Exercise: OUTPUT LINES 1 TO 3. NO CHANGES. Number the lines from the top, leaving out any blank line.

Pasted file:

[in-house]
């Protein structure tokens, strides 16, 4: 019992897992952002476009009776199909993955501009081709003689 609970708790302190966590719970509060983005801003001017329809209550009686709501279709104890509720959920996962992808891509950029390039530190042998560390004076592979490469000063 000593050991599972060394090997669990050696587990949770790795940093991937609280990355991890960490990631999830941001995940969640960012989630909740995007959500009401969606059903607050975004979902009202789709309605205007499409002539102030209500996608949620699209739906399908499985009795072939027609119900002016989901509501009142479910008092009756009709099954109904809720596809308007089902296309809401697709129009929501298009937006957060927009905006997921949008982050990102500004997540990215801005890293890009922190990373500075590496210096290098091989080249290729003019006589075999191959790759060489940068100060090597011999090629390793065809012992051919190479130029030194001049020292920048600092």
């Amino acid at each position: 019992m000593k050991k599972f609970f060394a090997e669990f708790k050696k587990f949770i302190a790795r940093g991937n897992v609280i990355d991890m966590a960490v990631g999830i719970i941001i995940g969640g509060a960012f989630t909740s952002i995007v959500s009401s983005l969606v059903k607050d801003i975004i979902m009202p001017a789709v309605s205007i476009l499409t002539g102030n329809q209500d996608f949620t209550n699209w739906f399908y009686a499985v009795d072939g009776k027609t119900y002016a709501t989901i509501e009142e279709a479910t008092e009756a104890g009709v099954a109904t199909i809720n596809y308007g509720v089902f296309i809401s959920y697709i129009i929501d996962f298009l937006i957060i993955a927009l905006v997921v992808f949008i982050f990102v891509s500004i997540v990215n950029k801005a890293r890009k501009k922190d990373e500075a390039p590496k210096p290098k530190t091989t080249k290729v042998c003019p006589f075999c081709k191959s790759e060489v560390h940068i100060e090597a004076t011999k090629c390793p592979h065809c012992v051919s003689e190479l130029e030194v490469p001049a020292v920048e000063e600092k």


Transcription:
[in-house]
């Protein structure tokens, strides 16, 4: 019992897992952002476009009776199909993955501009081709003689 609970708790302190966590719970509060983005801003001017329809209550009686709501279709104890509720959920996962992808891509950029390039530190042998560390004076592979490469000063 000593050991599972060394090997669990050696587990949770790795940093991937609280990355991890960490990631999830941001995940969640960012989630909740995007959500009401969606059903607050975004979902009202789709309605205007499409002539102030209500996608949620699209739906399908499985009795072939027609119900002016989901509501009142479910008092009756009709099954109904809720596809308007089902296309809401697709129009929501298009937006957060927009905006997921949008982050990102500004997540990215801005890293890009922190990373500075590496210096290098091989080249290729003019006589075999191959790759060489940068100060090597011999090629390793065809012992051919190479130029030194001049020292920048600092």
């Amino acid at each position: 019992m000593k050991k599972f609970f060394a090997e669990f708790k050696k587990f949770i302190a790795r940093g991937n897992v609280i990355d991890m966590a960490v990631g999830i719970i941001i995940g969640g509060a960012f989630t909740s952002i995007v959500s009401s983005l969606v059903k607050d801003i975004i979902m009202p001017a789709v309605s205007i476009l499409t002539g102030n329809q209500d996608f949620t209550n699209w739906f399908y009686a499985v009795d072939g009776k027609t119900y002016a709501t989901i509501e009142e279709a479910t008092e009756a104890g009709v099954a109904t199909i809720n596809y308007g509720v089902f296309i809401s959920y697709i129009i929501d996962f298009l937006i957060i993955a927009l905006v997921v992808f949008i982050f990102v891509s500004i997540v990215n950029k801005a890293r890009k501009k922190d990373e500075a390039p590496k210096p290098k530190t091989t080249k290729v042998c003019p006589f075999c081709k191959s790759e060489v560390h940068i100060e090597a004076t011999k090629c390793p592979h065809c012992v051919s003689e190479l130029e030194v490469p001049a020292v920048e000063e600092k």